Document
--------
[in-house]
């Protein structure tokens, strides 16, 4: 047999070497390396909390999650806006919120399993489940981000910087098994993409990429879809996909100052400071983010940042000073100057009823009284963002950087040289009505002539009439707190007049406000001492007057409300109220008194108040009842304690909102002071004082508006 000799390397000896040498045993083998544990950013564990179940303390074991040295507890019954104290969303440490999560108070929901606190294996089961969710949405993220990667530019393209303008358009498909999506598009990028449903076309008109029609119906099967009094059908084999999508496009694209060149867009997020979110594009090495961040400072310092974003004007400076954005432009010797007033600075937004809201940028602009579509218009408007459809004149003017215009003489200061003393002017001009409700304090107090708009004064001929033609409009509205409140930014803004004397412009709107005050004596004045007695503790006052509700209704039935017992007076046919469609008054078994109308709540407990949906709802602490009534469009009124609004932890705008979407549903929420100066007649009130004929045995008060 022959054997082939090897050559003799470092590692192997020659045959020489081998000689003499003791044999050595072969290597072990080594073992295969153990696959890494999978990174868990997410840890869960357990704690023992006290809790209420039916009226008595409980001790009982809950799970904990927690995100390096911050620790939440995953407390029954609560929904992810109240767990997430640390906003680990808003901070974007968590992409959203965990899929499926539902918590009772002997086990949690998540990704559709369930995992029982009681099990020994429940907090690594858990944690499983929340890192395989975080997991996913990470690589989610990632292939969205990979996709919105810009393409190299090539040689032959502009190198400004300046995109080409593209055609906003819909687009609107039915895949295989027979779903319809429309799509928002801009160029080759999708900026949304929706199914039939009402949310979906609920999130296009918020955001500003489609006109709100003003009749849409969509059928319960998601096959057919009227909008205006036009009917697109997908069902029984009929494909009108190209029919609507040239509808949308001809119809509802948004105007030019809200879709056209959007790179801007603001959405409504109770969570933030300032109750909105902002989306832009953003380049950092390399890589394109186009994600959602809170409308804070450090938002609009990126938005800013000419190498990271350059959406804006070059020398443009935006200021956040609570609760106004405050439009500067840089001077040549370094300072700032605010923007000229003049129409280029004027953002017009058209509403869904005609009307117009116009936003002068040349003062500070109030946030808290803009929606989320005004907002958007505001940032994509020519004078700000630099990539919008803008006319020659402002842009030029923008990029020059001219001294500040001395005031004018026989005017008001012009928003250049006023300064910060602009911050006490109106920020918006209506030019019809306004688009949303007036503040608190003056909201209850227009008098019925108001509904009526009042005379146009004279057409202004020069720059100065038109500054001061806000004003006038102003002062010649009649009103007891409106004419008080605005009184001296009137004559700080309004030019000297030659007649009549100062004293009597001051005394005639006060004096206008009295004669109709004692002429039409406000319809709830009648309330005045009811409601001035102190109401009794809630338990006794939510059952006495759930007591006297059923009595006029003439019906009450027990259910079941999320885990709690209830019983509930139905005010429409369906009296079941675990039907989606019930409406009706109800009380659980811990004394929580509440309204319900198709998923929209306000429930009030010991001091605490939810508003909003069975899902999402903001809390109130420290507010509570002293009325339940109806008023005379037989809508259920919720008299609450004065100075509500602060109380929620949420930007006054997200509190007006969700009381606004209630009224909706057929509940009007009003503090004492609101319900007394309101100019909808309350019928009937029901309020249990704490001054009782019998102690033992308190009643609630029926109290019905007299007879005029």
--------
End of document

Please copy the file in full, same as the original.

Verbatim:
[in-house]
């Protein structure tokens, strides 16, 4: 047999070497390396909390999650806006919120399993489940981000910087098994993409990429879809996909100052400071983010940042000073100057009823009284963002950087040289009505002539009439707190007049406000001492007057409300109220008194108040009842304690909102002071004082508006 000799390397000896040498045993083998544990950013564990179940303390074991040295507890019954104290969303440490999560108070929901606190294996089961969710949405993220990667530019393209303008358009498909999506598009990028449903076309008109029609119906099967009094059908084999999508496009694209060149867009997020979110594009090495961040400072310092974003004007400076954005432009010797007033600075937004809201940028602009579509218009408007459809004149003017215009003489200061003393002017001009409700304090107090708009004064001929033609409009509205409140930014803004004397412009709107005050004596004045007695503790006052509700209704039935017992007076046919469609008054078994109308709540407990949906709802602490009534469009009124609004932890705008979407549903929420100066007649009130004929045995008060 022959054997082939090897050559003799470092590692192997020659045959020489081998000689003499003791044999050595072969290597072990080594073992295969153990696959890494999978990174868990997410840890869960357990704690023992006290809790209420039916009226008595409980001790009982809950799970904990927690995100390096911050620790939440995953407390029954609560929904992810109240767990997430640390906003680990808003901070974007968590992409959203965990899929499926539902918590009772002997086990949690998540990704559709369930995992029982009681099990020994429940907090690594858990944690499983929340890192395989975080997991996913990470690589989610990632292939969205990979996709919105810009393409190299090539040689032959502009190198400004300046995109080409593209055609906003819909687009609107039915895949295989027979779903319809429309799509928002801009160029080759999708900026949304929706199914039939009402949310979906609920999130296009918020955001500003489609006109709100003003009749849409969509059928319960998601096959057919009227909008205006036009009917697109997908069902029984009929494909009108190209029919609507040239509808949308001809119809509802948004105007030019809200879709056209959007790179801007603001959405409504109770969570933030300032109750909105902002989306832009953003380049950092390399890589394109186009994600959602809170409308804070450090938002609009990126938005800013000419190498990271350059959406804006070059020398443009935006200021956040609570609760106004405050439009500067840089001077040549370094300072700032605010923007000229003049129409280029004027953002017009058209509403869904005609009307117009116009936003002068040349003062500070109030946030808290803009929606989320005004907002958007505001940032994509020519004078700000630099990539919008803008006319020659402002842009030029923008990029020059001219001294500040001395005031004018026989005017008001012009928003250049006023300064910060602009911050006490109106920020918006209506030019019809306004688009949303007036503040608190003056909201209850227009008098019925108001509904009526009042005379146009004279057409202004020069720059100065038109500054001061806000004003006038102003002062010649009649009103007891409106004419008080605005009184001296009137004559700080309004030019000297030659007649009549100062004293009597001051005394005639006060004096206008009295004669109709004692002429039409406000319809709830009648309330005045009811409601001035102190109401009794809630338990006794939510059952006495759930007591006297059923009595006029003439019906009450027990259910079941999320885990709690209830019983509930139905005010429409369906009296079941675990039907989606019930409406009706109800009380659980811990004394929580509440309204319900198709998923929209306000429930009030010991001091605490939810508003909003069975899902999402903001809390109130420290507010509570002293009325339940109806008023005379037989809508259920919720008299609450004065100075509500602060109380929620949420930007006054997200509190007006969700009381606004209630009224909706057929509940009007009003503090004492609101319900007394309101100019909808309350019928009937029901309020249990704490001054009782019998102690033992308190009643609630029926109290019905007299007879005029």